Our advantage is that we have a varied attack. In the past three or four years, our guys have become better at holding their own when it comes to bowling great areas. That's exactly what we are going to work on: to make sure we have the variety and the accuracy to put pressure on the opposition, and if we can do that for a longer period than the opposition, we know have a great chance of winning.

 
 
Nowadays you see very few ODIs where bowling sides run through batsmen; it is very difficult to blast people out, especially with the wickets getting better by the day. The side that bowls the most disciplined lines and lengths comes out on top
 

With the start of the one-dayers, I am back to keeping wicket, which is something I have always enjoyed. It is going to be an interesting series for me. I am pretty happy with my personal batting form, but that is hardly a guarantee for a good performance. I am just concentrating on working hard in the nets, to make sure I am confident coming out of training, and carry that confidence into the game.

We are excited to have a few new players who weren't with us for the Tests. Ishara Amerasinghe, Dilruwan Perera, Chanaka Welegedara, and Chamara Kapugedera are all promising cricketers who have not just talent but ability. They will be raring to go out and play and show what they can do.

The last time we played ODIs, we lost the series to England at home, but that is not going to bother us. This is a different situation, a different time, and we have grown out of that. We have become a better unit since then. It will be interesting to see how we measure up against these two sides. We are here to try and win the series, but we are under no illusion that it is going to be easy.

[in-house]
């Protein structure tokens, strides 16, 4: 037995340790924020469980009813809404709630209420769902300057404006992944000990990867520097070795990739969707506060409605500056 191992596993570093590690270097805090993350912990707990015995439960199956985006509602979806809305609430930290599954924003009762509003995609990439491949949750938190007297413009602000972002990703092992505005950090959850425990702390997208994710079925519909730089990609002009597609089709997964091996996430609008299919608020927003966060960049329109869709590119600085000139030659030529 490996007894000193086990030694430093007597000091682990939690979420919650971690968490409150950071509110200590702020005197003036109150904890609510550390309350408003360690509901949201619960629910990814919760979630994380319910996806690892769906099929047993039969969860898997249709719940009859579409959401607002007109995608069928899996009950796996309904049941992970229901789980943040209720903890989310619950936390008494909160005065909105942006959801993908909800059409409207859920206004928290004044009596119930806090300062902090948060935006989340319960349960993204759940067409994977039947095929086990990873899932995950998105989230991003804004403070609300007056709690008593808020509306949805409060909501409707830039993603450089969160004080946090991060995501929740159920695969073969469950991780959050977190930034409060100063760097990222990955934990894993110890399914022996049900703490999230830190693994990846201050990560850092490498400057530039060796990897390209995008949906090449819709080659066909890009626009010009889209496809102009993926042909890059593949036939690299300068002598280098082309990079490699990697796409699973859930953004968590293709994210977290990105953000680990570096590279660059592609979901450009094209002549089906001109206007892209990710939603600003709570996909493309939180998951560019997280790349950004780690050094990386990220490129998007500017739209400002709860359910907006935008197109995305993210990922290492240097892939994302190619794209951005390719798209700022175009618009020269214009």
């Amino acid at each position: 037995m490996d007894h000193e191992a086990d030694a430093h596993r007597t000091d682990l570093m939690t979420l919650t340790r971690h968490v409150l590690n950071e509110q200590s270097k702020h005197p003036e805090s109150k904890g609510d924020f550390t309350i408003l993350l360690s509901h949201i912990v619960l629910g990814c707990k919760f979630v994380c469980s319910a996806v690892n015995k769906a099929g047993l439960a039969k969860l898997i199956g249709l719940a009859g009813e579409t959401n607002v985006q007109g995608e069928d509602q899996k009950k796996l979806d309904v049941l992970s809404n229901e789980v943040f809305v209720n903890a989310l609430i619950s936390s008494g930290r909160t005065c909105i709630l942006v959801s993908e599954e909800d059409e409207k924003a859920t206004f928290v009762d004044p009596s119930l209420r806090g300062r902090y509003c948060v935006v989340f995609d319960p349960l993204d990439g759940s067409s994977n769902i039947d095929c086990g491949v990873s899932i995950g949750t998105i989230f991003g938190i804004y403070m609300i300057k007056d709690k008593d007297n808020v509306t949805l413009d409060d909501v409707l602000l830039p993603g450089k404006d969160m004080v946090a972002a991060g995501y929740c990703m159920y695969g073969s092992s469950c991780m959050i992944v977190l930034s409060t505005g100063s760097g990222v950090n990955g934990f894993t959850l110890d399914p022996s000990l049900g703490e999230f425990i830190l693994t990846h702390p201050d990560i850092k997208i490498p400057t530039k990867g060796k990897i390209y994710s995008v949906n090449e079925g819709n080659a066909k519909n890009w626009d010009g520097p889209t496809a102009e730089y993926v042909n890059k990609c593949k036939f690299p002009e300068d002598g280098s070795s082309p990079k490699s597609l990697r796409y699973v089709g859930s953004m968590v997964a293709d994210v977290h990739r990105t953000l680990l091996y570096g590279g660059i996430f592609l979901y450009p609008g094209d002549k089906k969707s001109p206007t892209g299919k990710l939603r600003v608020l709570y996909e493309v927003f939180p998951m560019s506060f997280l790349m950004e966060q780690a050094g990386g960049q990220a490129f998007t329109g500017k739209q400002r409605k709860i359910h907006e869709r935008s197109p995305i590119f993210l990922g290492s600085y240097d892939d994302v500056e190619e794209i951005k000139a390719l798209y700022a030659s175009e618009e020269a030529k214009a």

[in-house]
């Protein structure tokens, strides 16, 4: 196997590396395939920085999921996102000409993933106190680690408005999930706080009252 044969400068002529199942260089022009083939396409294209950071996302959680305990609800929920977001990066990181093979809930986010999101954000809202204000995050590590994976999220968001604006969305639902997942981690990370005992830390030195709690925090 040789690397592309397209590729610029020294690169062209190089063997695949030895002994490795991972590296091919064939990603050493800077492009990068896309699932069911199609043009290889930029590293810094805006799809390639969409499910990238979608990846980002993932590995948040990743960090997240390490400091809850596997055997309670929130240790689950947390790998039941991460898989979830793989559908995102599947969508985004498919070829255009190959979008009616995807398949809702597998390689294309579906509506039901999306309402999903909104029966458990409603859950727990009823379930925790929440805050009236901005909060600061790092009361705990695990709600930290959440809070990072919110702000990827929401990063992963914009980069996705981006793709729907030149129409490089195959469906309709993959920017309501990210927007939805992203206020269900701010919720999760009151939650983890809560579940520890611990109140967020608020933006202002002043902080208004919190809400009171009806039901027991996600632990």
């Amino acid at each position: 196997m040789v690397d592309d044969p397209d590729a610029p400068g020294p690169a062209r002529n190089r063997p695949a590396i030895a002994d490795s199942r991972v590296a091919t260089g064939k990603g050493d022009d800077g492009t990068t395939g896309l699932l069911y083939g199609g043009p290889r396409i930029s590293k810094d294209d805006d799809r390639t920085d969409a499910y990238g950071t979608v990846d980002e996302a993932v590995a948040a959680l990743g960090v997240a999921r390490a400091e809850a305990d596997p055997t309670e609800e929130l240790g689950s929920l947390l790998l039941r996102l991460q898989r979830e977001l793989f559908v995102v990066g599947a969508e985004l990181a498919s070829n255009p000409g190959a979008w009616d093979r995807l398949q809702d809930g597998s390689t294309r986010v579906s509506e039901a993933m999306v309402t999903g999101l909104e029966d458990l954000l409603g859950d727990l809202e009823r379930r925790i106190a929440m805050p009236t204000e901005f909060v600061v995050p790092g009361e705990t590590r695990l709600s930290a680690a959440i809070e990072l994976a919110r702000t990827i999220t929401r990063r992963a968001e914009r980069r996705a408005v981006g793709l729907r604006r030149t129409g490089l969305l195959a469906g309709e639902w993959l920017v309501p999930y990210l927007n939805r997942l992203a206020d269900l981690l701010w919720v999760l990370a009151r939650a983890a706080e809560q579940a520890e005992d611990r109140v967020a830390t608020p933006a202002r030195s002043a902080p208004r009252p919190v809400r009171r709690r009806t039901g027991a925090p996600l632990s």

Despite the friction going on between the Indian and Australian teams, and our board also taking a stand, there was never a worry on our part about the future of the series. We knew exactly where we stood as a team. We were watching what was going on with interest. We are happy everything has been settled to a degree of satisfaction and that we are getting back to cricket, which is what all the teams are here for.

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Posted by Bunny on (February 5, 2008, 21:06 GMT)

Eventhough this is a ODI series, KS like a true professional rated a team by their test status. ICC Test Rankings : Aus (1), Ind (2), SL (3). So he is right. 3 best sides in the world. Also, he said "perhaps the 3 best sides in the world". & yes, absolutely true. & there is a chance for every team to win. probably the most nail biting finals would be if SL & Ind play finals, if Aussies qualify, we all know who is going to win that. It is very sad that this is the last CB Series. Just to clear some air, yes SL & Ind are star strudded, Sanath & Sachin alone share 800+ ODI's and 30,000 runs between them.

Posted by rohang on (February 5, 2008, 16:23 GMT)